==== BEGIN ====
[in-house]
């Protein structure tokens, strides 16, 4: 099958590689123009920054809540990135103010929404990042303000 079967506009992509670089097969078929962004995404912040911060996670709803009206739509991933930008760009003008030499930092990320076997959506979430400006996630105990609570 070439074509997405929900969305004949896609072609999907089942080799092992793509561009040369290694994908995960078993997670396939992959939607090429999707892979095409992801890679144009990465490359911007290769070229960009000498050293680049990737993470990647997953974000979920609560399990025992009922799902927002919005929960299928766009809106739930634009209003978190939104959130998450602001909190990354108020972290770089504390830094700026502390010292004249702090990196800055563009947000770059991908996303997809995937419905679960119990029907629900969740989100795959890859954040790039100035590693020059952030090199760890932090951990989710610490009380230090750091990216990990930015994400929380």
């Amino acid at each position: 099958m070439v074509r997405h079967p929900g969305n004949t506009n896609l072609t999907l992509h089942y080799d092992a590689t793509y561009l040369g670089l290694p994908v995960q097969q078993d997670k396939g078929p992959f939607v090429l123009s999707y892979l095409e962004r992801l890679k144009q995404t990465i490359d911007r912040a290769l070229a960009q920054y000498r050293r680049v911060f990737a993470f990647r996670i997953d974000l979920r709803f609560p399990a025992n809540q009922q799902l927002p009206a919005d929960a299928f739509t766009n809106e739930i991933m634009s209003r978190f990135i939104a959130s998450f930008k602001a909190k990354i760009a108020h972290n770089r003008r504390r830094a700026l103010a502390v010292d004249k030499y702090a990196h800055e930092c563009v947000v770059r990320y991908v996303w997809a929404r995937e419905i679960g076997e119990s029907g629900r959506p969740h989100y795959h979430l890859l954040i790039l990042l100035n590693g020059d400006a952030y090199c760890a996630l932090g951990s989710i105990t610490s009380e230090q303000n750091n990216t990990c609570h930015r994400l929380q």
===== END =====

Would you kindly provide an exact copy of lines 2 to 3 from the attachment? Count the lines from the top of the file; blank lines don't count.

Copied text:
């Protein structure tokens, strides 16, 4: 099958590689123009920054809540990135103010929404990042303000 079967506009992509670089097969078929962004995404912040911060996670709803009206739509991933930008760009003008030499930092990320076997959506979430400006996630105990609570 070439074509997405929900969305004949896609072609999907089942080799092992793509561009040369290694994908995960078993997670396939992959939607090429999707892979095409992801890679144009990465490359911007290769070229960009000498050293680049990737993470990647997953974000979920609560399990025992009922799902927002919005929960299928766009809106739930634009209003978190939104959130998450602001909190990354108020972290770089504390830094700026502390010292004249702090990196800055563009947000770059991908996303997809995937419905679960119990029907629900969740989100795959890859954040790039100035590693020059952030090199760890932090951990989710610490009380230090750091990216990990930015994400929380």
């Amino acid at each position: 099958m070439v074509r997405h079967p929900g969305n004949t506009n896609l072609t999907l992509h089942y080799d092992a590689t793509y561009l040369g670089l290694p994908v995960q097969q078993d997670k396939g078929p992959f939607v090429l123009s999707y892979l095409e962004r992801l890679k144009q995404t990465i490359d911007r912040a290769l070229a960009q920054y000498r050293r680049v911060f990737a993470f990647r996670i997953d974000l979920r709803f609560p399990a025992n809540q009922q799902l927002p009206a919005d929960a299928f739509t766009n809106e739930i991933m634009s209003r978190f990135i939104a959130s998450f930008k602001a909190k990354i760009a108020h972290n770089r003008r504390r830094a700026l103010a502390v010292d004249k030499y702090a990196h800055e930092c563009v947000v770059r990320y991908v996303w997809a929404r995937e419905i679960g076997e119990s029907g629900r959506p969740h989100y795959h979430l890859l954040i790039l990042l100035n590693g020059d400006a952030y090199c760890a996630l932090g951990s989710i105990t610490s009380e230090q303000n750091n990216t990990c609570h930015r994400l929380q």